(From Seeds Issue 97 – September 2020)
The Revd Brian Hudson Bailey, OBE, our minister from 1984 to 1996, was English by birth, Scots by adoption, and Afrikan at heart.
Born in Ashton-under-Lyne, Brian trained in industrial chemistry, but it was not long before he chose to enter Congregational Ministry, having already met his future wife Elly, who shared so much of his Christian belief.
Brian ministered in Stockport before he began a 21year connection with the London Missionary Society, which later became the Council for World Mission (CWM).
After children John and Catherine arrived, the Baileys set off for what is now Botswana. Brian had a real rapport with Africa and its people; he was kind, humble and always took time to listen, and recognised the value of the contributions ‘ordinary’ local people made as Christians – whether to
church life, the local community, their country’s government. He was embraced by the local indigenous community, accepting the duties and honour of becoming the first Mayor of Francistown. His OBE in 1973 was for ‘services to the Church and the community’.
Returning to London after 11 years, Brian joined the CWM Secretariat, helping CWM become a mission organisation in which reciprocal ministry is practised – not just ‘us’ ‘going to them’. Already known to members of this congregation, Brian succeeded Norman McPherson as minister in August
So many of Augustine’s major changes took place during his ministry, including the union with Dalkeith Road URC in 1992 to form Augustine United Church.
Money from the sale of the Dalkeith Road building enabled our second radical building development, managed by Mollie Glen’s husband, Jackie. Pews and pulpit were removed, new stairs and a lift to ‘the Studio’ installed, and the church was opened out to allow those outside the building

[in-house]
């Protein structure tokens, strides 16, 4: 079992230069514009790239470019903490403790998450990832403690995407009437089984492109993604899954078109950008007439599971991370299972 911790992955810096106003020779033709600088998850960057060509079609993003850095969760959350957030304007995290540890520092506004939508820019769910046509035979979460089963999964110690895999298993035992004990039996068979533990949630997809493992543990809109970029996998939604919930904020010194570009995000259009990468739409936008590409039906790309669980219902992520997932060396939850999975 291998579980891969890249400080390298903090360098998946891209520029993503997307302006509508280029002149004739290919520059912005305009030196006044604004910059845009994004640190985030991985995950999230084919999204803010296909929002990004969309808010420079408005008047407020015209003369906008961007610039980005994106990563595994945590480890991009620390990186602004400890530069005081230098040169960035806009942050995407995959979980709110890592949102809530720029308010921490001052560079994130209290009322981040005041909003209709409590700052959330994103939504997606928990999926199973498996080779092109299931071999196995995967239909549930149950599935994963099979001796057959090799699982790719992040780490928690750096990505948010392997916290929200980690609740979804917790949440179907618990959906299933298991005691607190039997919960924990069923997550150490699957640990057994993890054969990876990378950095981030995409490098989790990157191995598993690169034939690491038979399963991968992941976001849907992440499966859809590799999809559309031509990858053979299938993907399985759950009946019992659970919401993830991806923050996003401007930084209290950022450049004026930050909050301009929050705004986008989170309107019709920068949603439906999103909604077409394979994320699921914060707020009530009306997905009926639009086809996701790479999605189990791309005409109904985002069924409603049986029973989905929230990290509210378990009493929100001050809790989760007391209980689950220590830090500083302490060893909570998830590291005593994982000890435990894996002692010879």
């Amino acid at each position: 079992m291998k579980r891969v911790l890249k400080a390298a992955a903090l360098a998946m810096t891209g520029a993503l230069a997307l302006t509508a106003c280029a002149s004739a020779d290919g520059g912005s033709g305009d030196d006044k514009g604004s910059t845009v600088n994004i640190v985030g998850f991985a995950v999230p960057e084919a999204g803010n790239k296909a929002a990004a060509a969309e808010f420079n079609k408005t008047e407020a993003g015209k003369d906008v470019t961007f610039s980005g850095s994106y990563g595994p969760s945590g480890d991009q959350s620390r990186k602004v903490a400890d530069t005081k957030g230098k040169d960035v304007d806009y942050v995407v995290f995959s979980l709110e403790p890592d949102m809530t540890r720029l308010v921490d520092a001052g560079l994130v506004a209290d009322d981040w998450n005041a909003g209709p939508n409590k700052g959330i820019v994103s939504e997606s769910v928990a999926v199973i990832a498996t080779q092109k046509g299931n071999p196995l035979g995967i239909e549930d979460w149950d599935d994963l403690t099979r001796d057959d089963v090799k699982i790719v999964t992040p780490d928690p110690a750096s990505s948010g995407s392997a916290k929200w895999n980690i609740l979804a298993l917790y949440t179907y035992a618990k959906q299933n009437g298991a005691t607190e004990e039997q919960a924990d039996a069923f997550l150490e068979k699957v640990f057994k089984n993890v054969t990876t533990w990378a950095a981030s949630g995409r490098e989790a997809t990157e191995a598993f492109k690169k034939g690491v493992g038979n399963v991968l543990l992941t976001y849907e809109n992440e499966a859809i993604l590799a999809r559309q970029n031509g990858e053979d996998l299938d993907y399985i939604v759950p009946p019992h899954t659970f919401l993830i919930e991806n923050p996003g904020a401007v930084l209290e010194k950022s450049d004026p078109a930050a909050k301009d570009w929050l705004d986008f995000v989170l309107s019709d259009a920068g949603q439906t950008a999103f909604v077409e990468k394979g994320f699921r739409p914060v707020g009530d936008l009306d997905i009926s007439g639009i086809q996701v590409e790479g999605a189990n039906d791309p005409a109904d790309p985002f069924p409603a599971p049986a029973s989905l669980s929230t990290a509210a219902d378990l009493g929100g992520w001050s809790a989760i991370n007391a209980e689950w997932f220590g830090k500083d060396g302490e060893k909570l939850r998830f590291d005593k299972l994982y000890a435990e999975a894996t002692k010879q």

to look in, and for us to engage better with the outside world.
‘Shared’ is a word much associated with Brian. He and his family energised us, sharing their experience of how church and community might be. Manse gatherings in home or garden brought much laughter and helped all ages within the congregation ‘gel’.
Brian knew, too, the value of sharing ecumenically – from closer working with neighbouring Old Town churches to developing closer ties with Christian Aid staff in our building and reviewing mission together in our locality. . . at the Sailors Ark and at the L’Arche community.
All this time, along with Charlie Somerville and the Revd Bob Waters, Brian worked tirelessly to bring Scottish Congregationalists together following the failure to unite with the URC in the late eighties. As Congregational Union of Scotland President 1992-3, Brian brought key initiatives ahead of the
eventual union with the URC in 2000. While Bob led from the front, Brian’s was the quiet voice of reason. A tremendous legacy.
In 1996 Brian and Elly retired to Coldingham, until Elly’s death. Brian married again and spent eight happy years with Anne until his death on 21 August 2020, aged 89.
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